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What is Pre-Med and How Do You Get Ready for It?

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Doctor or nurse wearing stethoscope with folded arms.

Are you interested in becoming a doctor? If so, you should be thinking about which college or pre-med program best fits that career path. It’s a long road from college to medical school to residency and you will need to research the education you need and find the best college to reach that goal.

What is Pre-Med?

When students say they are pre-med, what does that mean? If you are planning to attend medical school and become a doctor, you need to understand the definition of pre-med and what pre-med students study.

“Pre-med” is just a description people use to focus their college courses when they want to attend medical school. Students say they are pre-med to let others and advisors understand their career goals and to plan a course sequence while in college. You can be a biology major and be pre-med, or an English or music major and still take the proper courses for pre-med.

Majoring in science isn’t necessarily required or encouraged by many medical schools. You might find that hard to believe, but the Harvard Medical School admissions web page explicitly states:

“We adhere to the important principle that the college years are not, and should not be, designed primarily to prepare students for professional schools. Instead, the college years should be devoted to a creative engagement in the elements of a broad, intellectually expansive liberal arts education.”

Just a little over half of all students applying to med school major in the biological sciences, according to the Association of American Medical Colleges. The others majored in a variety of areas including the humanities, math, social sciences, physical sciences and the arts.

What is needed to prepare for medical school?

Even though you do not have to major in a specific subject to be admitted to medical school, you do need to take the right prerequisite courses during college. Do some research before you make a college list. Look for colleges that offer the required courses and are strong in the areas of science.

When visiting a college, ask an admissions officer or advisor what percentage of graduates go on to medical school? If it’s a high percentage, it’s a good indicator the college will prepare you well.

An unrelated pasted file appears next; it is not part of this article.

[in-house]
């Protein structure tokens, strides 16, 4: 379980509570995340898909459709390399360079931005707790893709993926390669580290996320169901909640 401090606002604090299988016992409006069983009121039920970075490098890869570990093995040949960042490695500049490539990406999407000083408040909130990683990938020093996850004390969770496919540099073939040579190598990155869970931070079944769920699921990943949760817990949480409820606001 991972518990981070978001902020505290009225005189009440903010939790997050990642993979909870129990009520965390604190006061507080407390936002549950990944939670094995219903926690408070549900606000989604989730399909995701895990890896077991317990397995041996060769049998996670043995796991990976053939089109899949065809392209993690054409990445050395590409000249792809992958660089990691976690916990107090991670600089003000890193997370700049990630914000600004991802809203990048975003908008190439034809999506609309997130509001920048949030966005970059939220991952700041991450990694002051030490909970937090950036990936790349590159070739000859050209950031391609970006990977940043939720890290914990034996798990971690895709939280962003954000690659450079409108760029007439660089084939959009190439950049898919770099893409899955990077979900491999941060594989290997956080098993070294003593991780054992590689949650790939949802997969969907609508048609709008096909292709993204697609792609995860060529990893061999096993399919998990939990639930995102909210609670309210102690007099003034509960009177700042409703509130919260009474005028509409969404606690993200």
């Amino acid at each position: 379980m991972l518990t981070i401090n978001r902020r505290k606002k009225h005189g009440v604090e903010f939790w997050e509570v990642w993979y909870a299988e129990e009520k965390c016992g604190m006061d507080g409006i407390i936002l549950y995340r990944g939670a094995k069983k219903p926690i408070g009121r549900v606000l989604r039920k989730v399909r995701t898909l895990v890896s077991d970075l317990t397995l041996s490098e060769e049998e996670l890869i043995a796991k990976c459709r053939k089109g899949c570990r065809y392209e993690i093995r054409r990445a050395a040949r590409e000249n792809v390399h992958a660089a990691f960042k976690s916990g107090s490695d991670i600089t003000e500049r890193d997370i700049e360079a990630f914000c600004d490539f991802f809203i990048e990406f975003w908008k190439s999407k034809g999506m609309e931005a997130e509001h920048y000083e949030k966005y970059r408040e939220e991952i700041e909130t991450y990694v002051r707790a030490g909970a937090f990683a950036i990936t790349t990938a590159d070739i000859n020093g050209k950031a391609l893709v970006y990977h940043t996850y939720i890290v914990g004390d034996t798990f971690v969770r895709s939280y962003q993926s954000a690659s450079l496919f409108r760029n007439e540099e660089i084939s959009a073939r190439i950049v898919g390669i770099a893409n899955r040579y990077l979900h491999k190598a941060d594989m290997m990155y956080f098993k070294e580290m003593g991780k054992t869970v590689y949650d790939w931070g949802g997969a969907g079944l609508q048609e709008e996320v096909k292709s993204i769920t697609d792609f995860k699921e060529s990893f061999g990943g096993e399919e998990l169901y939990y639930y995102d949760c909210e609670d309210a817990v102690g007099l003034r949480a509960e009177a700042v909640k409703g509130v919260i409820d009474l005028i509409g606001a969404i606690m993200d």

While many students enter medical school with basic liberal arts or science degrees, some colleges offer programs designed to funnel students directly into medical school. And while colleges don’t typically offer a program specifically designated as “pre-med” but some do offer programs that are a medical track.

For instance, Boston University has a Seven Year Liberal Arts/Medical Education program designed for the student who wants to enter the medical field. Once they complete the first three years and comply with the program’s minimum GPA requirements, students automatically enter the medical school their fourth year of college. At the completion of the seventh year, they receive their medical degree after taking the Medical College Admissions Test (MCAT) and achieving an acceptable score.

Baylor University has a similar program. The Baylor2 Medical Track Program is a combined eight-year baccalaureate/MD program for high-achieving students. Baylor University and Baylor College of Medicine grant six outstanding high school students provisional acceptance to Baylor College of Medicine upon matriculation to Baylor University.

As you can imagine, acceptance into these types of programs requires top grades and top SAT scores. Students who participate are also required to adhere to all the program guidelines and maintain an above-average GPA.

Preparing for pre-med in high school

There’s lots you can do in high school to prepare for a pre-med track. For example, you’ll want to explore STEM (science, technology, engineering and math) courses and volunteer or work in a health-care setting to find out if it’s really a good career for you. Consider enrolling in a summer pre-med program to find out if you really like the medical field and if you can handle the coursework.

If you are really interested in a pre-med course program, work hard. Grades and test scores are important, especially if choosing a program offered at colleges like Baylor or Boston University.



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